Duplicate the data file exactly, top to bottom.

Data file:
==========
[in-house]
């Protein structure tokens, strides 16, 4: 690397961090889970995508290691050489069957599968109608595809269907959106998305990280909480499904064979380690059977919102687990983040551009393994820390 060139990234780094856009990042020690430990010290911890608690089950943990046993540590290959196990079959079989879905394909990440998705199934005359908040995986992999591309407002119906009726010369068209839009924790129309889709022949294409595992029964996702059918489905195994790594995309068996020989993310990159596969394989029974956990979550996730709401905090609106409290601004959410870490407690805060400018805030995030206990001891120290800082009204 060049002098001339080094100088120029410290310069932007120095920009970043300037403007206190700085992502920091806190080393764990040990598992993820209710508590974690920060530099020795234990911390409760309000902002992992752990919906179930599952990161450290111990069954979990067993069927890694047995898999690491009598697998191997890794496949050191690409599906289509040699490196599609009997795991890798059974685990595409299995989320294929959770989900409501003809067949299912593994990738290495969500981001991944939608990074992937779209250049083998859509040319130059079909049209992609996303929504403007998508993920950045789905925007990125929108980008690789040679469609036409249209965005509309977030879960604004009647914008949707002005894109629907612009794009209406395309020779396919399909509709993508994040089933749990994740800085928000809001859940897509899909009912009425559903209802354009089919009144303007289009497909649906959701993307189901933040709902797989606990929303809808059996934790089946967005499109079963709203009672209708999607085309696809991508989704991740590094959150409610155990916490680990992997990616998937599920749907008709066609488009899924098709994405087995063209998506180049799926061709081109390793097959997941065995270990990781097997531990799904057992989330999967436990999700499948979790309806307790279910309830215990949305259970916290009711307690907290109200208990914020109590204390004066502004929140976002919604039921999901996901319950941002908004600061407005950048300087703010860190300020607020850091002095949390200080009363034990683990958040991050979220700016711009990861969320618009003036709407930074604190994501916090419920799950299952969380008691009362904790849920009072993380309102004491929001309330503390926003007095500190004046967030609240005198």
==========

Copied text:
[in-house]
């Protein structure tokens, strides 16, 4: 690397961090889970995508290691050489069957599968109608595809269907959106998305990280909480499904064979380690059977919102687990983040551009393994820390 060139990234780094856009990042020690430990010290911890608690089950943990046993540590290959196990079959079989879905394909990440998705199934005359908040995986992999591309407002119906009726010369068209839009924790129309889709022949294409595992029964996702059918489905195994790594995309068996020989993310990159596969394989029974956990979550996730709401905090609106409290601004959410870490407690805060400018805030995030206990001891120290800082009204 060049002098001339080094100088120029410290310069932007120095920009970043300037403007206190700085992502920091806190080393764990040990598992993820209710508590974690920060530099020795234990911390409760309000902002992992752990919906179930599952990161450290111990069954979990067993069927890694047995898999690491009598697998191997890794496949050191690409599906289509040699490196599609009997795991890798059974685990595409299995989320294929959770989900409501003809067949299912593994990738290495969500981001991944939608990074992937779209250049083998859509040319130059079909049209992609996303929504403007998508993920950045789905925007990125929108980008690789040679469609036409249209965005509309977030879960604004009647914008949707002005894109629907612009794009209406395309020779396919399909509709993508994040089933749990994740800085928000809001859940897509899909009912009425559903209802354009089919009144303007289009497909649906959701993307189901933040709902797989606990929303809808059996934790089946967005499109079963709203009672209708999607085309696809991508989704991740590094959150409610155990916490680990992997990616998937599920749907008709066609488009899924098709994405087995063209998506180049799926061709081109390793097959997941065995270990990781097997531990799904057992989330999967436990999700499948979790309806307790279910309830215990949305259970916290009711307690907290109200208990914020109590204390004066502004929140976002919604039921999901996901319950941002908004600061407005950048300087703010860190300020607020850091002095949390200080009363034990683990958040991050979220700016711009990861969320618009003036709407930074604190994501916090419920799950299952969380008691009362904790849920009072993380309102004491929001309330503390926003007095500190004046967030609240005198």